As freelancers and solopreneurs wanting to make a name for ourselves, it’s tempting to use social media marketing tactics like tweeting to get in front of as many people as possible in a short amount of time. Unfortunately, that’s like going to a party and saying hi to everyone in the room. No one’s going to remember you when that party is over.
There are tons of posts about how to get started and set up with Twitter, but how can freelancers and solopreneurs use Twitter to build their personal brand, create a community, and get more clients?
Twitter has done wonders for me and I know it can help other freelancers. In this post, I’ll share how to build a personal brand, monitor the state of your industry, create a community, and ultimately get more clients using Twitter.
Twitter has 316 million active users, and 500 million Tweets are sent into the world each day.
All in all, Twitter is a great place to build your personal brand and learn what’s happening in the industries you serve.
A few guidelines for freelancers on Twitter:
- Think about the quality of your interactions, rather than the quantity.
- Promote others, rather than yourself. Share their articles and insights, not just yours.
- Prioritize conversations and one-to-one interactions.
- Share content that is relevant to the audience you’re trying to build, whether that is fellow freelancers or prospective clients.
Monitor What’s Going On
Because users are limited by 140 characters, they Tweet a lot. This means you can get a good idea of what’s happening in your industry by searching around on Twitter, which can help you understand how to approach your clients, as well as how to better do your job.
“Approach Twitter as a way to research your audience to better inform your marketing and sales efforts by seeing what your prospects are talking about and not talking about,” says Brian Honigman, CEO of Honigman Media. “Make use of Twitter to understand what’s trending, which can further impact how your business best approaches your audience and potential projects.”
For example, if you specialize in content marketing consulting, like Brian does, you can download Tweetdeck, a free platform that makes it easy to see what’s trending on Twitter. You can create a column called “content marketing” where every post that includes #contentmarketing will appear in your stream. That way, you have a good idea what people are sharing each day.
Promote a Personal Brand
Kaleigh Moore, Founder of Lumen, a boutique copywriting agency, had been using Twitter the same way for about six years, but hadn’t gained many new followers. Kaleigh decided to try a new strategy to build her personal brand.
She decided to focus on quality of Twitter interactions, rather than quantity, believing that longer, more sustained conversations might help her build an audience.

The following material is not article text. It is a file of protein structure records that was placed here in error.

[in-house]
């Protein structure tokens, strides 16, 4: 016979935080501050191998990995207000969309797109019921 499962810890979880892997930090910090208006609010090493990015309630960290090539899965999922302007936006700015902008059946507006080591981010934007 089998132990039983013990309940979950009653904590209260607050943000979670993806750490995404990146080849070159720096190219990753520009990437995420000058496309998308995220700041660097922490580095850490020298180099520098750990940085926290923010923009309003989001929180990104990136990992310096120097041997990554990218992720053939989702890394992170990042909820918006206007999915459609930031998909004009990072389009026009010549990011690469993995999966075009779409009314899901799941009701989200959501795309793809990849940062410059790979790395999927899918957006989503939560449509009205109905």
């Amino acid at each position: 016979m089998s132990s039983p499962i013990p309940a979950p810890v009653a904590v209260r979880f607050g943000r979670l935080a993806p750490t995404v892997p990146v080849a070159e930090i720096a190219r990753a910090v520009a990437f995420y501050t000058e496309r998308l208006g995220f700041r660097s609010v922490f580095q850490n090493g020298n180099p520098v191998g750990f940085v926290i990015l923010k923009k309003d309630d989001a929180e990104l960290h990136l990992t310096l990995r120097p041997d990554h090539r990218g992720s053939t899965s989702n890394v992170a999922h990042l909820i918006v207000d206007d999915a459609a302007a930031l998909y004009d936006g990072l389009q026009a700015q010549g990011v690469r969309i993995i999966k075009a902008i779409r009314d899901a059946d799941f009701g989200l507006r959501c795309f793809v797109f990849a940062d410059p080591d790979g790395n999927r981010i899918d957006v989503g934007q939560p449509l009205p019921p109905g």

“I set aside about 20 minutes in the morning and the afternoon to interact with people,” says Kaleigh. “I spent this time favoriting, sharing, and giving feedback on what I found. It made me laugh, and I got to give feedback on a couple of people’s projects. I discovered a lot of new material that made me think about things differently. It was the interaction I had been missing from every other social media platform — real conversations with people who shared common ground with me.”
— Kaleigh Moore (@kaleighf) August 13, 2015
But Kaleigh’s strategy did more than make her feel good. Her strategy on Twitter helped build her personal brand: She grew her audience by 117 new followers in two months. The majority of these new followers were real people that Kaleigh had actually interacted with, too — not a bunch of spam accounts. Kaleigh says her Retweets and Favorites also skyrocketed– she’d earned 186 replies (when before, she rarely got replies at all).
Build Community With Person-to-Person Interactions
Don’t broadcast things on Twitter. Instead, interact. Start by finding people who share things you like or who work in similar jobs. Other small business owners make great connections.
“Using Twitter’s internal search, I looked for a few accounts of fellow freelancers, solopreneurs, and people tweeting about the topics important to me — and I followed them,” says Kaleigh. “I made a deliberate effort to search out new interesting people to follow at least twice per week. Not a ton of people — just 5–10.”
Kaleigh then interacted with these people on a person-to-person level. Then, when she did broadcast content and links, that audience was more likely to respond.
Brian Honigman agrees. “Use Twitter to continually support one to one relationships, whether you’re telling a colleague or a client happy birthday or expressing your excitement about a project you’re working on together.”
Use Twitter to Make Friends
Instead of using Twitter to maniacally search for new clients, use the platform to make friends. In turn, these friends will come to you when they, or people they know, need your services.
Every small business owner and freelancer knows that referrals are the best way to get business, so spread some love around on Twitter, and those referrals will come from your new friends and connections.